2013Sci-Fi ∙ 2h 6min

I’d had Snowpiercer sitting in my queue for quite a while. It’s so right up my alley I have no clue what was keeping me from firing it up. Maybe it was the fear that it was like The Road stuck inside a train. Dark and claustrophobic and filled with filthy people and their pustules. I just didn’t ever feel like it. And then along came the year of Bong Joon-Ho. The man was lauded as a genius and all sorts of other hyperbolic accolades. So, I thought, why not bite the bullet and start with his first English-language film?

And, you know what? It was just as cramped and dark and greasy as I thought it would be. Like the inside of a motor of some Mad Max machine. And it stars Chris Evans, which is somehow something I missed when not doing my research. On the surface it seems like an odd casting choice. That dude is Captain America!

But now he’s just an oddly in-shape dude who lives on the caboose of a train that travels an endless international loop around a frozen, post-apocalyptic Earth. A caboose filled with other dudes, women and children who are clearly — and not so subtly — the bottom of the rung of society. A society that is the sum total of humans left on the planet. The logistics of this train car, how and why they’re on it (and have been for twenty-something years), is kind of questionable. But that’s hardly the biggest plot hole or suspect aspect of this train.

These folks in the back car are kept down, fed gross food and basically live in squalor. Over the years there have been rebellions. And it seems another is in the offing. With Curtis (Evans) as their leader, they hope to rebel against the guards and the strange lady with the anachronistic clothes and bad teeth (Tilda Swinton) who comes back to lecture them about the all-powerful Oz — I mean Wilford (Ed Harris) — who built this magical train to begin with. He has this god-like status because he, you know, saved humanity.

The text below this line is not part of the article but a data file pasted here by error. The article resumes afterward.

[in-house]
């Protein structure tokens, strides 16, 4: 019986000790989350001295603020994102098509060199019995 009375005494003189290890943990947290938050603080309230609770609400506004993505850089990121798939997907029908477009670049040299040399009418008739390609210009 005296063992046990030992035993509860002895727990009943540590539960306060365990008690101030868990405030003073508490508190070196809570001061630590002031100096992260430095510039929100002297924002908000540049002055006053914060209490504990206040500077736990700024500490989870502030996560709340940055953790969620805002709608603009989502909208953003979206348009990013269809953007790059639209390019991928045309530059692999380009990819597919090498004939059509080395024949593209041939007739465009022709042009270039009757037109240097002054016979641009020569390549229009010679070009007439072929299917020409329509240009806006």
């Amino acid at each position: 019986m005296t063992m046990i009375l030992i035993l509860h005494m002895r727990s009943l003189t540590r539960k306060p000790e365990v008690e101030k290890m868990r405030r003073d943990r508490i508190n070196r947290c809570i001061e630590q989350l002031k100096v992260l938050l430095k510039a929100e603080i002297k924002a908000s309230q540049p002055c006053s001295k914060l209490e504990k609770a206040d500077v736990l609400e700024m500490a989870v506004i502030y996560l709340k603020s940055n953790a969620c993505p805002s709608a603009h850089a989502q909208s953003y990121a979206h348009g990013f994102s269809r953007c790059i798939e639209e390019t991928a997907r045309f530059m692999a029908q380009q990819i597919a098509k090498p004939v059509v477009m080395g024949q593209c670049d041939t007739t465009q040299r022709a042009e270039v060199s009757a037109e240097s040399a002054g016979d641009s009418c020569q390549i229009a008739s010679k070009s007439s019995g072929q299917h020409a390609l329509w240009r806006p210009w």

The movie goes exactly where you’d think it goes. The gang of back-of-the-train folks battle their way through all of the cars on their way to the locomotive. You know, where Wilford himself lives. There are some cool visuals, as they go through aquarium cars and zoo cars and schoolhouse cars (complete with a homicidal, pregnant Alison Pill). There’s a weird scene where some of the train warriors dip their axes in a dead fish for some reason. I still don’t really understand what that was all about, but assume perhaps it was some Korean symbolism? There is also coincidently an older Korean drug addict fella (Kang-ho Song) who Curtis and his gang break out of the prison car who happens to have created all the locks on the doors between cars. And, even better, his addict daughter also happens to be sort of clairvoyant for some reason that’s never explained.

It just feels that Bong throws everything against the wall. Rules of logic don’t apply. For instance, they walk through umpteen cars and never once do we see sleep cars for any of the rich folks up front. There’s an entire car that seems to be dedicated to a very small sushi bar that’s only open twice a year. Seems impractical. There are also cars that seemingly house just people dressed in formal wear sitting for dinner. And another car with tiny little hot tubs that look pretty terrible to sit in. And another with just a 24-7 drug-addled dance party.

And I suppose all the nit-picks about the physics of the train itself and the questions about if a group of half-starved guys in rags who haven’t had any physical excercise ever could take on an army of armed guards and various other kooks in a very tight space could be put aside. If you kind of ignore the practicality of it all and just take it as a piece of social commentary or a modern-day parable. Because I suppose that’s what it is after all. That said, in the telling there are some sensibilities that feel specifically foreign. Some things that feel like something out of Jean-Pierre Jeunet film that if they were in a strictly American movie would feel awkward, hokey or like poor screenwriting. But because it’s not, we just kind of shrug it off as quirky.

Overall Snowpiercer is a very interesting-looking film. The set pieces are fun to watch and the idea is pretty cool. Does it make sense? Not a whole lot. Do thing happen that are downright laughable? Sure. But this is based on a comic book and directed by a dude with a weird sense of things. So I’ll forgive a lot and give myself over to the world it illustrates. Because, after all, the dude is a genius!